Are You Going To Eat That? | God's World News
Are You Going To Eat That?
Jet Balloon
Posted: March 01, 2024
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    Professor of Chemistry Michelle Francl enjoys a cup of tea in her office. (Bryn Mawr College)
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    Brits famously love a good “cuppa.” (123RF)
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    A bowl of India’s beloved butter chicken (123RF)
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    Eat purple poi with your fingers. (Getty images)
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    This boiled ackee fruit dish from Jamaica only looks like scrambled eggs. Would you try it? (Getty images)
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    Hungarian beef stew, or gulyás, has paprika for a star ingredient. (123RF)
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Sheep grow well in Great Britain. Tea does not. (Most of Britain’s tea is imported from Kenya and India.) Still, a good “cuppa” is the drink Brits are most famous for. Can Americans give them some tea brewing advice?

One American scientist is trying to. Michelle Francl is a chemistry professor. In her book Steeped: The Chemistry of Tea, she says one of the keys to a perfect cup is a pinch of salt. She says it cuts the bitterness.

This suggestion makes Britain’s tea-lovers howl. Salt in tea? No thanks!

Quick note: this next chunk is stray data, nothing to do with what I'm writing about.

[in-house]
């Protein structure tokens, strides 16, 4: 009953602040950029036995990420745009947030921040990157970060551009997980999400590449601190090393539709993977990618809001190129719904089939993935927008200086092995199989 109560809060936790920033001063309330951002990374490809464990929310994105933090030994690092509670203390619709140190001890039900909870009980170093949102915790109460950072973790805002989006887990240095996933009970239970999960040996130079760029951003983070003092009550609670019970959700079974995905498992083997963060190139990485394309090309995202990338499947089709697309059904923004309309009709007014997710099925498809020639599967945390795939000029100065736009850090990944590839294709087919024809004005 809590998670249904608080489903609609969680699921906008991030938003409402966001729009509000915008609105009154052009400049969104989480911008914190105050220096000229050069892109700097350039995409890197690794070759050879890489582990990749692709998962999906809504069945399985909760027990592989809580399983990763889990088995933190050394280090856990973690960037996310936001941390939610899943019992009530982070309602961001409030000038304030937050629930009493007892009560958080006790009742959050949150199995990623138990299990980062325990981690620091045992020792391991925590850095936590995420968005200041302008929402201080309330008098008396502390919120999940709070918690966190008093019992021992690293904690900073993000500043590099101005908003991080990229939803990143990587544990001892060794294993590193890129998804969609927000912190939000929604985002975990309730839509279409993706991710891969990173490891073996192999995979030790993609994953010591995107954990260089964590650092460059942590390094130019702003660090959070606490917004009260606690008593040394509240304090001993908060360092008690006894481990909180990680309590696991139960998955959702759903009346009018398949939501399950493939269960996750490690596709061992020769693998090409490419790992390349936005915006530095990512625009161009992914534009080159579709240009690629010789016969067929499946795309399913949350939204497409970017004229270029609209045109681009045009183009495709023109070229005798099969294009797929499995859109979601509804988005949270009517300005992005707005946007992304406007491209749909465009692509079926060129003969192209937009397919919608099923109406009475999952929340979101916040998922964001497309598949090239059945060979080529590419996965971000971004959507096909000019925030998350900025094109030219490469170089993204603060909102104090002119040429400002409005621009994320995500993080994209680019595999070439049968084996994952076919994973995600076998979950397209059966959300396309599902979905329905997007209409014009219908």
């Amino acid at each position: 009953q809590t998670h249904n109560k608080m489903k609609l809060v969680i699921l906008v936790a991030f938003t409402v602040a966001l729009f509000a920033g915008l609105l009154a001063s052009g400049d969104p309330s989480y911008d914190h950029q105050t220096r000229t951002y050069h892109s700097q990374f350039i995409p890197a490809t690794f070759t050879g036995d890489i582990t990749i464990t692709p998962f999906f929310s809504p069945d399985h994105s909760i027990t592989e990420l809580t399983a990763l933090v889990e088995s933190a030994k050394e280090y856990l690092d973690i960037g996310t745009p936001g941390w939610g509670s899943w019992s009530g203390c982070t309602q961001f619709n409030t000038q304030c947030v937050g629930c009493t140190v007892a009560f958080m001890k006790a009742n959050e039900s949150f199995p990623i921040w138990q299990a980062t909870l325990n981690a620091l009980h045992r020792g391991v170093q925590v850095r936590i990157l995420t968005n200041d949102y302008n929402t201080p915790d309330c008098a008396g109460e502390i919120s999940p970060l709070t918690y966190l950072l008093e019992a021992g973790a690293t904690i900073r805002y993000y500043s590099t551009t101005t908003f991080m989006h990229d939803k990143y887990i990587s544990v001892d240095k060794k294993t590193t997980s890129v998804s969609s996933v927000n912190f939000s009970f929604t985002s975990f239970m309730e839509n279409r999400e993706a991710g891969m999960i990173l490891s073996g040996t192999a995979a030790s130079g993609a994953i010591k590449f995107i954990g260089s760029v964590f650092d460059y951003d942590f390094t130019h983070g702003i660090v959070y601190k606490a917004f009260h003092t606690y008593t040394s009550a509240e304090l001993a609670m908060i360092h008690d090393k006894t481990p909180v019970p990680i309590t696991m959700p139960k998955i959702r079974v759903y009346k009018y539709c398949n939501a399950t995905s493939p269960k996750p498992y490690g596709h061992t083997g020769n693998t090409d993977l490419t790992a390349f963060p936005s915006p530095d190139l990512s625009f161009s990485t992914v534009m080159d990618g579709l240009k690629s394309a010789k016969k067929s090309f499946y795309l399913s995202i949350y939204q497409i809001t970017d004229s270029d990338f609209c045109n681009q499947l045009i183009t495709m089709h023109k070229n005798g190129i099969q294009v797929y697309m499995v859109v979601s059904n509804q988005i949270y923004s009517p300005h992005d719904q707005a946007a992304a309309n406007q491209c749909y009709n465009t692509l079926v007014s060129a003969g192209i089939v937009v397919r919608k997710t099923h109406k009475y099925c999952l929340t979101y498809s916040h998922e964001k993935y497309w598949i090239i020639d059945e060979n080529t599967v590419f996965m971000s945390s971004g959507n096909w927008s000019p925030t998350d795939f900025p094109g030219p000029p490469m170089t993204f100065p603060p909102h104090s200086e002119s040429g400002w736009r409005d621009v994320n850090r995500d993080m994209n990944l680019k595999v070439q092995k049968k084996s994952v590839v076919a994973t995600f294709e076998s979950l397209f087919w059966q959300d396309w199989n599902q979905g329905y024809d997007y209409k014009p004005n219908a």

Whose Chicken?

Chicken. Tomato gravy. Dollops of cream and butter. Who first decided to mix these tasty ingredients together to make a renowned Indian dish called butter chicken?

Two Indian families each say, “We did!” The disagreement is serious. They took it to court. One family claims a relative invented the curry in the 1930s. Another says their relative partnered with the first family to craft the curry in 1947.

The case was first heard by the Delhi High Court in January. The next hearing is scheduled for May.

Oh Poi!

Would you like a big, gooey bite of poi? Hawaiians have used a root veggie called taro to make poi since ancient times. You’ll need practice to eat this purply glop. Use your fingers. Try the goo with bites of laulau. That’s juicy pork and fish, all wrapped up and steamed in a big taro leaf.

Fruit Plus Fish

That’s not a scrambled egg. It’s boiled ackee fruit, a famous food in Jamaica. Ackee tastes buttery. Add onions, saltfish, and tomatoes for a classic Jamaican meal. Pour the mixture over cassava cakes called bammy.

Hung-a-ry for Goulash

Actually, make that gulyás. This is the Hungarian version of beef stew. It includes onions, vegetables, and spices—especially paprika.